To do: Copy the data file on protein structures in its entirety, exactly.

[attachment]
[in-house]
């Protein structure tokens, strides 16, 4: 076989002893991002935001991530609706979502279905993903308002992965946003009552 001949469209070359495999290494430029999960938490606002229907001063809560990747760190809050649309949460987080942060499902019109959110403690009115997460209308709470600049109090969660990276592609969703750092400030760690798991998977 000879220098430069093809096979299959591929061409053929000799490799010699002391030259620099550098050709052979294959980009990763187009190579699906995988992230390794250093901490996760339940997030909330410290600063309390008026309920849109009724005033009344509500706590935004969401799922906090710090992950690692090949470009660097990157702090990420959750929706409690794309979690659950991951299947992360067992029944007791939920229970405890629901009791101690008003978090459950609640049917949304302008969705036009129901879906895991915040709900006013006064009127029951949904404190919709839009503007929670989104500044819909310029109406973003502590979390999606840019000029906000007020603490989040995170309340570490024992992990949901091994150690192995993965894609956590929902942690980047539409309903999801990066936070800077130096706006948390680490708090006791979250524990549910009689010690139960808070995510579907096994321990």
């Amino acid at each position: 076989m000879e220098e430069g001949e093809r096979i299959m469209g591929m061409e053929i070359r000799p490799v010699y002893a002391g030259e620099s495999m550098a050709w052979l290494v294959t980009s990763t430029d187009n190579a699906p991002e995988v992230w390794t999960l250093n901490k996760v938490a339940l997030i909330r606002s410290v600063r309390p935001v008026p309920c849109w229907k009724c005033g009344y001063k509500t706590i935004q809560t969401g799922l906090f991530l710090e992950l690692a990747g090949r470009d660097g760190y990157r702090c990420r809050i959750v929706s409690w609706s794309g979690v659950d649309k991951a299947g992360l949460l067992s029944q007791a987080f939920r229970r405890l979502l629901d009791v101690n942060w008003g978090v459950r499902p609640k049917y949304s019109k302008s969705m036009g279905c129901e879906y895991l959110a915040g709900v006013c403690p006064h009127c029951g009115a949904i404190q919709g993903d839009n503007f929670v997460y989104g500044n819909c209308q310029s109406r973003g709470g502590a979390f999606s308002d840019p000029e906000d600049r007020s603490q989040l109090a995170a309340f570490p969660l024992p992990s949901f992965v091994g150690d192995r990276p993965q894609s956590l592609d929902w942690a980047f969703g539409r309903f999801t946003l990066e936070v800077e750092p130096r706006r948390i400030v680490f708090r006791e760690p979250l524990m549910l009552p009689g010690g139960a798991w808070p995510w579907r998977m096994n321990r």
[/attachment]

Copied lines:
[in-house]
């Protein structure tokens, strides 16, 4: 076989002893991002935001991530609706979502279905993903308002992965946003009552 001949469209070359495999290494430029999960938490606002229907001063809560990747760190809050649309949460987080942060499902019109959110403690009115997460209308709470600049109090969660990276592609969703750092400030760690798991998977 000879220098430069093809096979299959591929061409053929000799490799010699002391030259620099550098050709052979294959980009990763187009190579699906995988992230390794250093901490996760339940997030909330410290600063309390008026309920849109009724005033009344509500706590935004969401799922906090710090992950690692090949470009660097990157702090990420959750929706409690794309979690659950991951299947992360067992029944007791939920229970405890629901009791101690008003978090459950609640049917949304302008969705036009129901879906895991915040709900006013006064009127029951949904404190919709839009503007929670989104500044819909310029109406973003502590979390999606840019000029906000007020603490989040995170309340570490024992992990949901091994150690192995993965894609956590929902942690980047539409309903999801990066936070800077130096706006948390680490708090006791979250524990549910009689010690139960808070995510579907096994321990």
């Amino acid at each position: 076989m000879e220098e430069g001949e093809r096979i299959m469209g591929m061409e053929i070359r000799p490799v010699y002893a002391g030259e620099s495999m550098a050709w052979l290494v294959t980009s990763t430029d187009n190579a699906p991002e995988v992230w390794t999960l250093n901490k996760v938490a339940l997030i909330r606002s410290v600063r309390p935001v008026p309920c849109w229907k009724c005033g009344y001063k509500t706590i935004q809560t969401g799922l906090f991530l710090e992950l690692a990747g090949r470009d660097g760190y990157r702090c990420r809050i959750v929706s409690w609706s794309g979690v659950d649309k991951a299947g992360l949460l067992s029944q007791a987080f939920r229970r405890l979502l629901d009791v101690n942060w008003g978090v459950r499902p609640k049917y949304s019109k302008s969705m036009g279905c129901e879906y895991l959110a915040g709900v006013c403690p006064h009127c029951g009115a949904i404190q919709g993903d839009n503007f929670v997460y989104g500044n819909c209308q310029s109406r973003g709470g502590a979390f999606s308002d840019p000029e906000d600049r007020s603490q989040l109090a995170a309340f570490p969660l024992p992990s949901f992965v091994g150690d192995r990276p993965q894609s956590l592609d929902w942690a980047f969703g539409r309903f999801t946003l990066e936070v800077e750092p130096r706006r948390i400030v680490f708090r006791e760690p979250l524990m549910l009552p009689g010690g139960a798991w808070p995510w579907r998977m096994n321990r």